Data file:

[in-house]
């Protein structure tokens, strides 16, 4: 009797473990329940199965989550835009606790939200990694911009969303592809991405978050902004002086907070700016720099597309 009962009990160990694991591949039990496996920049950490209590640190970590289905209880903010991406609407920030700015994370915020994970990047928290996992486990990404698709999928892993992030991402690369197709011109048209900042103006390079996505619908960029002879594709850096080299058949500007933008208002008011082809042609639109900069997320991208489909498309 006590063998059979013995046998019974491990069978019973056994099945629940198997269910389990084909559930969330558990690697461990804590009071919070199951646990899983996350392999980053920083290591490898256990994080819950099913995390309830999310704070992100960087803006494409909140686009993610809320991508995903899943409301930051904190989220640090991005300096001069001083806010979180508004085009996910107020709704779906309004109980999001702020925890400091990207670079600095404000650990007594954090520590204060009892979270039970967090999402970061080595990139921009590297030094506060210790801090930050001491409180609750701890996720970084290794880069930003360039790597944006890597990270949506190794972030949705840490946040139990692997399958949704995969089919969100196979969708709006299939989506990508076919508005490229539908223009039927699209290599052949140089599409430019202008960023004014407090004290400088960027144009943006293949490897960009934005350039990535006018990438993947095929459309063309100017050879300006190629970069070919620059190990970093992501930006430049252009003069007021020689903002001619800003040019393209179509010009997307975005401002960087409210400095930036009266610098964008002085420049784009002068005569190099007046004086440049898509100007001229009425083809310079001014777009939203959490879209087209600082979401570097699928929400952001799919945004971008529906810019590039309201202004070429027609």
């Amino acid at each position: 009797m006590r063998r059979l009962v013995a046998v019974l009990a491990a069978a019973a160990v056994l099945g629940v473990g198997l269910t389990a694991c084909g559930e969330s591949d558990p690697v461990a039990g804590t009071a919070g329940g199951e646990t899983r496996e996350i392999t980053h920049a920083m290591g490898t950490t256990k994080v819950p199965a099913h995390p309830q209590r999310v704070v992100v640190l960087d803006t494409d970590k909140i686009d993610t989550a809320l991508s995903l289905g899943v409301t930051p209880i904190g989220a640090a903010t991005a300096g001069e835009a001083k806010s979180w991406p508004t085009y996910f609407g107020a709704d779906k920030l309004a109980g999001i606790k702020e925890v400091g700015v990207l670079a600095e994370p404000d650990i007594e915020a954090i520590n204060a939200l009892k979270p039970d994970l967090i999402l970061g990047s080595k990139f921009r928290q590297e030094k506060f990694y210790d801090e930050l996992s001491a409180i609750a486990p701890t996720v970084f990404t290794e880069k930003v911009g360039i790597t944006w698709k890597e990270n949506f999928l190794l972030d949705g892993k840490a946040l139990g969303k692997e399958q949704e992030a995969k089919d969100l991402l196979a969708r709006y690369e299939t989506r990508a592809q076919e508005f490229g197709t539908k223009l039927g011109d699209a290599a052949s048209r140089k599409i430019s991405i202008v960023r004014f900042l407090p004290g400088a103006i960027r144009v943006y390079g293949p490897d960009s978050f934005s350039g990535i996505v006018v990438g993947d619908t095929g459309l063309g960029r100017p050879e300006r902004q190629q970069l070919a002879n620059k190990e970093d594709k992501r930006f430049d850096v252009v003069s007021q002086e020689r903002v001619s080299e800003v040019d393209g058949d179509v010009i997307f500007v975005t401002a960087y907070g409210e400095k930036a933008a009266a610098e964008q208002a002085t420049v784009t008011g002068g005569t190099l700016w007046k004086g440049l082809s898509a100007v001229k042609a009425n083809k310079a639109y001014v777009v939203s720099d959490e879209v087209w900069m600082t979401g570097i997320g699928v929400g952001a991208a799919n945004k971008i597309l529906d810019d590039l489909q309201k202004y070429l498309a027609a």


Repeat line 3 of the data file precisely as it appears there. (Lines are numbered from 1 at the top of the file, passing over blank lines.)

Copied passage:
């Amino acid at each position: 009797m006590r063998r059979l009962v013995a046998v019974l009990a491990a069978a019973a160990v056994l099945g629940v473990g198997l269910t389990a694991c084909g559930e969330s591949d558990p690697v461990a039990g804590t009071a919070g329940g199951e646990t899983r496996e996350i392999t980053h920049a920083m290591g490898t950490t256990k994080v819950p199965a099913h995390p309830q209590r999310v704070v992100v640190l960087d803006t494409d970590k909140i686009d993610t989550a809320l991508s995903l289905g899943v409301t930051p209880i904190g989220a640090a903010t991005a300096g001069e835009a001083k806010s979180w991406p508004t085009y996910f609407g107020a709704d779906k920030l309004a109980g999001i606790k702020e925890v400091g700015v990207l670079a600095e994370p404000d650990i007594e915020a954090i520590n204060a939200l009892k979270p039970d994970l967090i999402l970061g990047s080595k990139f921009r928290q590297e030094k506060f990694y210790d801090e930050l996992s001491a409180i609750a486990p701890t996720v970084f990404t290794e880069k930003v911009g360039i790597t944006w698709k890597e990270n949506f999928l190794l972030d949705g892993k840490a946040l139990g969303k692997e399958q949704e992030a995969k089919d969100l991402l196979a969708r709006y690369e299939t989506r990508a592809q076919e508005f490229g197709t539908k223009l039927g011109d699209a290599a052949s048209r140089k599409i430019s991405i202008v960023r004014f900042l407090p004290g400088a103006i960027r144009v943006y390079g293949p490897d960009s978050f934005s350039g990535i996505v006018v990438g993947d619908t095929g459309l063309g960029r100017p050879e300006r902004q190629q970069l070919a002879n620059k190990e970093d594709k992501r930006f430049d850096v252009v003069s007021q002086e020689r903002v001619s080299e800003v040019d393209g058949d179509v010009i997307f500007v975005t401002a960087y907070g409210e400095k930036a933008a009266a610098e964008q208002a002085t420049v784009t008011g002068g005569t190099l700016w007046k004086g440049l082809s898509a100007v001229k042609a009425n083809k310079a639109y001014v777009v939203s720099d959490e879209v087209w900069m600082t979401g570097i997320g699928v929400g952001a991208a799919n945004k971008i597309l529906d810019d590039l489909q309201k202004y070429l498309a027609a």